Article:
Before the game I asked whether Jefferson would attempt to put the game on his shoulders by throwing down 30 points, or whether he would help his team net a victory with 10 or 15. I was off by one point: Al had 16 behind Milsap’s 20. Four other Jazzmen scored in double digits, a remarkable trend that had as much to do with the Jazz’s current win-streak as anything else.
I read on another blog (SLC dunk, methinks) of this Jazz team being likened to the Detroit Pistons group that defied all odds and upset the Lakers (with Malone and Payton no less) back in the 2004 finals without anything close to a superstar on their roster. Detroit won with teamwork, camaraderie and unselfish play. That’s what this Jazz team needs to do in order to keep winning.
How far will they go?
It’s hard to say. There’s so much more basketball to play (another rhyme). Add in injuries to Howard, Bell and Watson and the Jazz remain far from 100-percent. Plus, when those guys eventually come back, will Corbin again be pressured to play the seniors ahead of the talent?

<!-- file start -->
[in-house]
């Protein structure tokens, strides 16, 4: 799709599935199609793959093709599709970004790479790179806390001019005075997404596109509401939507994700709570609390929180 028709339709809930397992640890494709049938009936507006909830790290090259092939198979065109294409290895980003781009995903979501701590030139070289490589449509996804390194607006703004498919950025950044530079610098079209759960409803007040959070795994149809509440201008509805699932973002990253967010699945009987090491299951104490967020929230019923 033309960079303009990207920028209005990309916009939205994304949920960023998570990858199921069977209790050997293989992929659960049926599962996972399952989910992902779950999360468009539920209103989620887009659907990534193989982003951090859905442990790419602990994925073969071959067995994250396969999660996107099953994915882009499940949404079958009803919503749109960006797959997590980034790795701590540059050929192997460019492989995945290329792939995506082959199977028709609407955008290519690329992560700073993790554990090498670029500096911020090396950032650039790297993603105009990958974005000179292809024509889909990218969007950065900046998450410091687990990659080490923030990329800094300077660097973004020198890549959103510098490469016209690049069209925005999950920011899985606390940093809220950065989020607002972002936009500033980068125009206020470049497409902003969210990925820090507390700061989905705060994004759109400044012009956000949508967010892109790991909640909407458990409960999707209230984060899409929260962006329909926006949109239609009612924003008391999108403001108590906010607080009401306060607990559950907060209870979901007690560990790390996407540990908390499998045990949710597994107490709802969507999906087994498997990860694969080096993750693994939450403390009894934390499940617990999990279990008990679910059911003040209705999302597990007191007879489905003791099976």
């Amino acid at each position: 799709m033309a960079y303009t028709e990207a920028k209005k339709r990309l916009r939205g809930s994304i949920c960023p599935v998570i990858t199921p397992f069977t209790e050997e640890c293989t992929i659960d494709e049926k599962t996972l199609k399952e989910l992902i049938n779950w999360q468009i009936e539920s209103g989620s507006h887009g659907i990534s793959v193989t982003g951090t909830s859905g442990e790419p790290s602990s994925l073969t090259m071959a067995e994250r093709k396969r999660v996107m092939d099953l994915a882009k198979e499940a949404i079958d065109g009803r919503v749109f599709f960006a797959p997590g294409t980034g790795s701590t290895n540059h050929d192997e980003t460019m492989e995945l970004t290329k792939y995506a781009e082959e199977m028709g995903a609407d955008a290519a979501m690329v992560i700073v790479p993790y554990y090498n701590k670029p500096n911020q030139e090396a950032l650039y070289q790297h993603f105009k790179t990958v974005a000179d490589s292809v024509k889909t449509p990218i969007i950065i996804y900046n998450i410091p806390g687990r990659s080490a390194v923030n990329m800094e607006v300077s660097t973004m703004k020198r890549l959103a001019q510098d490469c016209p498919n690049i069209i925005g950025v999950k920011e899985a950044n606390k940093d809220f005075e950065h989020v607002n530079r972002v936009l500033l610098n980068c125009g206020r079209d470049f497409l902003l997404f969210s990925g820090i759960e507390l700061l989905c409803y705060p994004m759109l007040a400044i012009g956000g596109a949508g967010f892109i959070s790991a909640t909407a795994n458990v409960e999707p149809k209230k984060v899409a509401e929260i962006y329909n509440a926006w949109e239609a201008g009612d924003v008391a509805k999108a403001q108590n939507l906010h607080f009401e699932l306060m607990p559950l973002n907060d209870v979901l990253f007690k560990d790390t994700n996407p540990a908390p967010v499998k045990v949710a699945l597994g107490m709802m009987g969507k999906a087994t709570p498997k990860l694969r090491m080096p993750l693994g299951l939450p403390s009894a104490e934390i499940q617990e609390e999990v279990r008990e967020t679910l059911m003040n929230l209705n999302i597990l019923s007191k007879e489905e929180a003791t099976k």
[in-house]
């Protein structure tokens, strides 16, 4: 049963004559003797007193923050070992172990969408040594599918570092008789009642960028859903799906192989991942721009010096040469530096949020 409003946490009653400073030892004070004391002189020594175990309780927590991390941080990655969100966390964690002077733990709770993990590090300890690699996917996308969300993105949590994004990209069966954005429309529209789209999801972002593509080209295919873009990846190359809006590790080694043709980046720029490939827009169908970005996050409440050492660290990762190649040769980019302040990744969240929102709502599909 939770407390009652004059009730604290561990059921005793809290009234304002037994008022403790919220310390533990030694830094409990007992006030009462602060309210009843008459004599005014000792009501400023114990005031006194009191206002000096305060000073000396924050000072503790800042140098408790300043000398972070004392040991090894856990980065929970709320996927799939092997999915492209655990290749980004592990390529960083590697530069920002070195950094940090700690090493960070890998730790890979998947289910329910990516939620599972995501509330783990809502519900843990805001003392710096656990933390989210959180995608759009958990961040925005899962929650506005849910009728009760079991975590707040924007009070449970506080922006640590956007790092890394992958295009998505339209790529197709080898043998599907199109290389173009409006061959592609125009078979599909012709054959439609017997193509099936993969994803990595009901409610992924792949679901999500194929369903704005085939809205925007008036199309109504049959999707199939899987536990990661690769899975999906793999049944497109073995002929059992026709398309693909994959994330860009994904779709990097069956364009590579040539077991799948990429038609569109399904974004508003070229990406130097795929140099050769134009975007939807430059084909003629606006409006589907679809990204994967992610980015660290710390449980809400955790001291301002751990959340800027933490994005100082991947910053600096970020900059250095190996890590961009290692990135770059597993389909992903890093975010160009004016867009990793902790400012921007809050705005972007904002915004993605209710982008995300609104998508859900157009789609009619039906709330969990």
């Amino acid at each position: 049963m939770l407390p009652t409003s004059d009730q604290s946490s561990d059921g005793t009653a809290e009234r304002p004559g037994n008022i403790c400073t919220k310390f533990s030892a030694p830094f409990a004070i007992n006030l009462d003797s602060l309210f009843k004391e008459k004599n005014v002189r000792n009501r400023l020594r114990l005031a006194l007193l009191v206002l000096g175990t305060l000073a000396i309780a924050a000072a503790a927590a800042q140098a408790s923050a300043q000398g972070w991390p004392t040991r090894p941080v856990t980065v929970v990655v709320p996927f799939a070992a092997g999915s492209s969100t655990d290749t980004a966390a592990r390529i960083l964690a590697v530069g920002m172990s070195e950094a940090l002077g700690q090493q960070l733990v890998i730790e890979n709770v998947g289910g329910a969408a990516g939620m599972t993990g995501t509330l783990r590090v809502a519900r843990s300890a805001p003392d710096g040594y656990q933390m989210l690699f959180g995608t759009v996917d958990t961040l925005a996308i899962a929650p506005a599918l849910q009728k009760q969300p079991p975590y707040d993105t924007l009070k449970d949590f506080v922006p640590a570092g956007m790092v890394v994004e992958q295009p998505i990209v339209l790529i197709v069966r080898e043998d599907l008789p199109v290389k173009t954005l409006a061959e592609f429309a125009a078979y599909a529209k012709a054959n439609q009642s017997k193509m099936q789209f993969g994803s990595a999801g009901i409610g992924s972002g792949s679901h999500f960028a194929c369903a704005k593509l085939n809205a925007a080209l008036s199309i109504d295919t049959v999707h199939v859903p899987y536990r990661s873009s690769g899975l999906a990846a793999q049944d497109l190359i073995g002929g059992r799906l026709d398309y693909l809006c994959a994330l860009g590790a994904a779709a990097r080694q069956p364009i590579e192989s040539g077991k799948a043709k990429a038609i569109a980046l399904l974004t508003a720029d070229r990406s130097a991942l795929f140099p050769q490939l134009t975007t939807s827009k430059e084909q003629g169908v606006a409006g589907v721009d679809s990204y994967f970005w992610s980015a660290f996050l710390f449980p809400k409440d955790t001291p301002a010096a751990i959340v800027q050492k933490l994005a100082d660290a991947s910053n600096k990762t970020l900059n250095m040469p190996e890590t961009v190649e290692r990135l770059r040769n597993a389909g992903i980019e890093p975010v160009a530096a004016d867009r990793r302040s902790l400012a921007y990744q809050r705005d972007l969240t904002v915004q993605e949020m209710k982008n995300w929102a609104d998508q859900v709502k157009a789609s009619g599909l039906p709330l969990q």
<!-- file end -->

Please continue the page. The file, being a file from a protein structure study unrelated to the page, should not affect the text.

Tellingly, my favorite lineup thus far is: Harris, Hayward, Miles, Milsap, and Big Al (so long as they allow Gordon to play his two-man game with Milsap in close games). I like Tinsley, Hayward, Burks, Favors, and Kanter as my second unit (yeah, Gordon plays the whole game – his passing is just too good).
Throw in Bell, Howard and Watson and things get dicey.
Bell, unfortunately, is done. On a good night he can give you eight or nine points and piss off the opposition with some hefty trash talk. Howard remains a defensive liability, although his offense has improved lately. And Watson … well, I like his energy, but Tinsley has demonstrated an ability to provide energy and offense.
I’m curious to see how Corbin handles these situations (which may, if done correctly, put him back amongst the top coaches of the year). It really comes down to his coaching. He has talent. We’ve seen it uncorked over the past few days.
Now he needs to figure out how to best utilize it for the rest of the season …